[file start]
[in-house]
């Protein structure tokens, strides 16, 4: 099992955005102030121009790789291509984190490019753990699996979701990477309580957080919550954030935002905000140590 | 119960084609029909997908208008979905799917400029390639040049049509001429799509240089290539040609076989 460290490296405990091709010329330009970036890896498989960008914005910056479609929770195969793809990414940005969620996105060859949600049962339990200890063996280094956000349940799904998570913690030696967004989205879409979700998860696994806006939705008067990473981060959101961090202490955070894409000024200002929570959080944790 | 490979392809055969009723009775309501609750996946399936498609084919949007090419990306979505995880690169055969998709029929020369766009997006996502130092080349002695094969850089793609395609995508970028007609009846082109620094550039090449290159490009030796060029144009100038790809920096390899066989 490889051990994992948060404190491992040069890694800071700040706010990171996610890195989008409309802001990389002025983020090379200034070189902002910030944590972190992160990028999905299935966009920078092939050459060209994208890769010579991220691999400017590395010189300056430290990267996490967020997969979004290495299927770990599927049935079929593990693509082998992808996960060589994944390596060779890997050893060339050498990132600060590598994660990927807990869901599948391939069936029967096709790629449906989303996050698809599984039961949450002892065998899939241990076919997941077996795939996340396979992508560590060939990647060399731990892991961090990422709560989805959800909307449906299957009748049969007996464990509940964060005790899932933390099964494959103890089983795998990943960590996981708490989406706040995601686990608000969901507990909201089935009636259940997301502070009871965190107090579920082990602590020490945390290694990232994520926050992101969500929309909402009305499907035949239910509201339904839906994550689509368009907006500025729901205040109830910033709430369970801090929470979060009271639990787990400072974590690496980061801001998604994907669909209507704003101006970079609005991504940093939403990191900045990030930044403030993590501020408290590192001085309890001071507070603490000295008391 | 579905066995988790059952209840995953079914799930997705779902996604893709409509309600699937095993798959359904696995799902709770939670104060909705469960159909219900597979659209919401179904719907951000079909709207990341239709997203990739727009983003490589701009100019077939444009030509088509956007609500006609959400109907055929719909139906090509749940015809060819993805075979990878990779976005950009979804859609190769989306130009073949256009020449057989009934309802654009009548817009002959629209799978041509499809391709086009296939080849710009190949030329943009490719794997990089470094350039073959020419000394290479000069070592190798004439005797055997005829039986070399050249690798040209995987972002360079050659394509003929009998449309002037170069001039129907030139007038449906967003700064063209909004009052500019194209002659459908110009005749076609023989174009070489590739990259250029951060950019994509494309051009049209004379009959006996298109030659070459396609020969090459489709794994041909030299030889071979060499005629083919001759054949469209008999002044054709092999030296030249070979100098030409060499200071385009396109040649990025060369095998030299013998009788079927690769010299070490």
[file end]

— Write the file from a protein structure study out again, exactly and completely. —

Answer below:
[in-house]
């Protein structure tokens, strides 16, 4: 099992955005102030121009790789291509984190490019753990699996979701990477309580957080919550954030935002905000140590 | 119960084609029909997908208008979905799917400029390639040049049509001429799509240089290539040609076989 460290490296405990091709010329330009970036890896498989960008914005910056479609929770195969793809990414940005969620996105060859949600049962339990200890063996280094956000349940799904998570913690030696967004989205879409979700998860696994806006939705008067990473981060959101961090202490955070894409000024200002929570959080944790 | 490979392809055969009723009775309501609750996946399936498609084919949007090419990306979505995880690169055969998709029929020369766009997006996502130092080349002695094969850089793609395609995508970028007609009846082109620094550039090449290159490009030796060029144009100038790809920096390899066989 490889051990994992948060404190491992040069890694800071700040706010990171996610890195989008409309802001990389002025983020090379200034070189902002910030944590972190992160990028999905299935966009920078092939050459060209994208890769010579991220691999400017590395010189300056430290990267996490967020997969979004290495299927770990599927049935079929593990693509082998992808996960060589994944390596060779890997050893060339050498990132600060590598994660990927807990869901599948391939069936029967096709790629449906989303996050698809599984039961949450002892065998899939241990076919997941077996795939996340396979992508560590060939990647060399731990892991961090990422709560989805959800909307449906299957009748049969007996464990509940964060005790899932933390099964494959103890089983795998990943960590996981708490989406706040995601686990608000969901507990909201089935009636259940997301502070009871965190107090579920082990602590020490945390290694990232994520926050992101969500929309909402009305499907035949239910509201339904839906994550689509368009907006500025729901205040109830910033709430369970801090929470979060009271639990787990400072974590690496980061801001998604994907669909209507704003101006970079609005991504940093939403990191900045990030930044403030993590501020408290590192001085309890001071507070603490000295008391 | 579905066995988790059952209840995953079914799930997705779902996604893709409509309600699937095993798959359904696995799902709770939670104060909705469960159909219900597979659209919401179904719907951000079909709207990341239709997203990739727009983003490589701009100019077939444009030509088509956007609500006609959400109907055929719909139906090509749940015809060819993805075979990878990779976005950009979804859609190769989306130009073949256009020449057989009934309802654009009548817009002959629209799978041509499809391709086009296939080849710009190949030329943009490719794997990089470094350039073959020419000394290479000069070592190798004439005797055997005829039986070399050249690798040209995987972002360079050659394509003929009998449309002037170069001039129907030139007038449906967003700064063209909004009052500019194209002659459908110009005749076609023989174009070489590739990259250029951060950019994509494309051009049209004379009959006996298109030659070459396609020969090459489709794994041909030299030889071979060499005629083919001759054949469209008999002044054709092999030296030249070979100098030409060499200071385009396109040649990025060369095998030299013998009788079927690769010299070490």